Peering over her glasses, Farieda Abrahams reads aloud from the book she’s just published. As her voice softens, her eyebrows furrow. Precious memories are embedded into every word.
How could the feelings of revisiting her childhood not erupt on the grandmother’s face? Growing up in the District Six area of Cape Town, Abrahams watched how drugs, gangsterism and unemployment ravaged the community after the apartheid government forcefully removed them. But for years, she kept the stories of the past on the back page while raising her three children and six grandchildren. Though she fulfilled her obligation to her family, Abrahams had a bigger duty – to share her personal and painful history.
“I remember my mom reading the letter stating District Six was declared white,” Abrahams says. “I thought to myself, why is everyone crying? The government only wants to paint the houses white.”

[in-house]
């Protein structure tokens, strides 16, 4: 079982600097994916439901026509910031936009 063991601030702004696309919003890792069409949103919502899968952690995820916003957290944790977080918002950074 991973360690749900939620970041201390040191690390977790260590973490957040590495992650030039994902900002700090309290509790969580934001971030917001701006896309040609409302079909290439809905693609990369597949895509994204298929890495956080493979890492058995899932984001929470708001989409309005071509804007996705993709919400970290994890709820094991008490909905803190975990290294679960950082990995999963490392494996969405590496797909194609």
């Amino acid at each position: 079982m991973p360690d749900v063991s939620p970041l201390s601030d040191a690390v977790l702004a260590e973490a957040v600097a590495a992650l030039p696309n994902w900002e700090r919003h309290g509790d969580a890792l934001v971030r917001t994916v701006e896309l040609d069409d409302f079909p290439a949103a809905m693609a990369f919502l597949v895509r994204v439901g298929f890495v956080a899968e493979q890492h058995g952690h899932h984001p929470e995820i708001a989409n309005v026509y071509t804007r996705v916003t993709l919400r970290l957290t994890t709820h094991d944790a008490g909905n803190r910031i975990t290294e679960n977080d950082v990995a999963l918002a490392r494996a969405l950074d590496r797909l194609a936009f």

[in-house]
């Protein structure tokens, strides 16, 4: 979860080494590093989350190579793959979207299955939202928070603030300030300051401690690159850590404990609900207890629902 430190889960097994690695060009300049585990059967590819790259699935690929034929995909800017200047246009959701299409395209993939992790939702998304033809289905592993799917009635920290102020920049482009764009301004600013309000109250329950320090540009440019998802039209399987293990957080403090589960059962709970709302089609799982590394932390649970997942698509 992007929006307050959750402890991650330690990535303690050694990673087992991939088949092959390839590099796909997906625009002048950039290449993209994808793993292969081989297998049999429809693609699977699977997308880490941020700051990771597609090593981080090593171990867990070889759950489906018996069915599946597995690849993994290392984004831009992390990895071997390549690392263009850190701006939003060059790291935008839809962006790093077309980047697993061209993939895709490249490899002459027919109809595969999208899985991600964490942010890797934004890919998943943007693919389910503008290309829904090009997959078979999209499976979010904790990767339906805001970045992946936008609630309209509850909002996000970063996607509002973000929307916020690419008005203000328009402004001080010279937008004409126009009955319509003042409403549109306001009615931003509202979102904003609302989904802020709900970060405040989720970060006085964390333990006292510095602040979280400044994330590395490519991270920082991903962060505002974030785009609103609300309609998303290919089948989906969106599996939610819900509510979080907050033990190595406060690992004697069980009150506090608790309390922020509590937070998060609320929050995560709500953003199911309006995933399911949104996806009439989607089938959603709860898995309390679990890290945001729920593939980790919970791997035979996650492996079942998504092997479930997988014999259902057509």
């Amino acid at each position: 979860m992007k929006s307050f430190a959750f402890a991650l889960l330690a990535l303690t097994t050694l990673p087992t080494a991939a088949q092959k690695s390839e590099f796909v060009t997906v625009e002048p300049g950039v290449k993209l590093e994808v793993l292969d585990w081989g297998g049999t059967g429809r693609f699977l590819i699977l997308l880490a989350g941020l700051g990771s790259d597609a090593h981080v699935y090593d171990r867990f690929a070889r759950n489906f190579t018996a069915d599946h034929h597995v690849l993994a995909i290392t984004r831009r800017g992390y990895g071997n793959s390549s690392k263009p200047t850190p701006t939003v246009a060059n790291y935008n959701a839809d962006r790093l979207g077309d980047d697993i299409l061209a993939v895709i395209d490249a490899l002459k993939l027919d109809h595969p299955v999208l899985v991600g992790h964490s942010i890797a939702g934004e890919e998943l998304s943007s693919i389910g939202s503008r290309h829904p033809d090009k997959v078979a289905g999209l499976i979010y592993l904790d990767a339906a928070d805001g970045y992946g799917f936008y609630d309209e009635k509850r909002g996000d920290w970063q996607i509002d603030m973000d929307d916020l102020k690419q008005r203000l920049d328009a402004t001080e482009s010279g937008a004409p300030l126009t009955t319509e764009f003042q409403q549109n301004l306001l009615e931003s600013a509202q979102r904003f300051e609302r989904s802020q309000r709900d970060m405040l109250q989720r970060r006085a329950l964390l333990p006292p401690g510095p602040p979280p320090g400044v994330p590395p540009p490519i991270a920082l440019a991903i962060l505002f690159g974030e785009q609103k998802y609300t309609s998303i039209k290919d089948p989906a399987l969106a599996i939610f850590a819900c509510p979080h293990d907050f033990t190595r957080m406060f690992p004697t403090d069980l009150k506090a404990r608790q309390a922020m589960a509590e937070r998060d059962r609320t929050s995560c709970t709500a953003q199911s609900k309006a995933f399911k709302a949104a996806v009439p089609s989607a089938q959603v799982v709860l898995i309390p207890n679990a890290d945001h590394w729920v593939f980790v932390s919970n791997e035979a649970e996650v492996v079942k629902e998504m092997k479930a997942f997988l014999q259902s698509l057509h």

Abrahams was only seven when her family had to leave their home. Decades later, the emotions and trauma are still vivid in her mind.
As a social worker at a drug rehab centre, Abrahams has observed the desolate attitudes of the youth around her. It made her realise that writing her story wasn’t a whim, but a need. Abrahams had to show kids the resilience they were capable of. “There are heroes of our people,” she says. “But very little gets said about them.” Her book, My Lover, My Country, ensures their tales are told.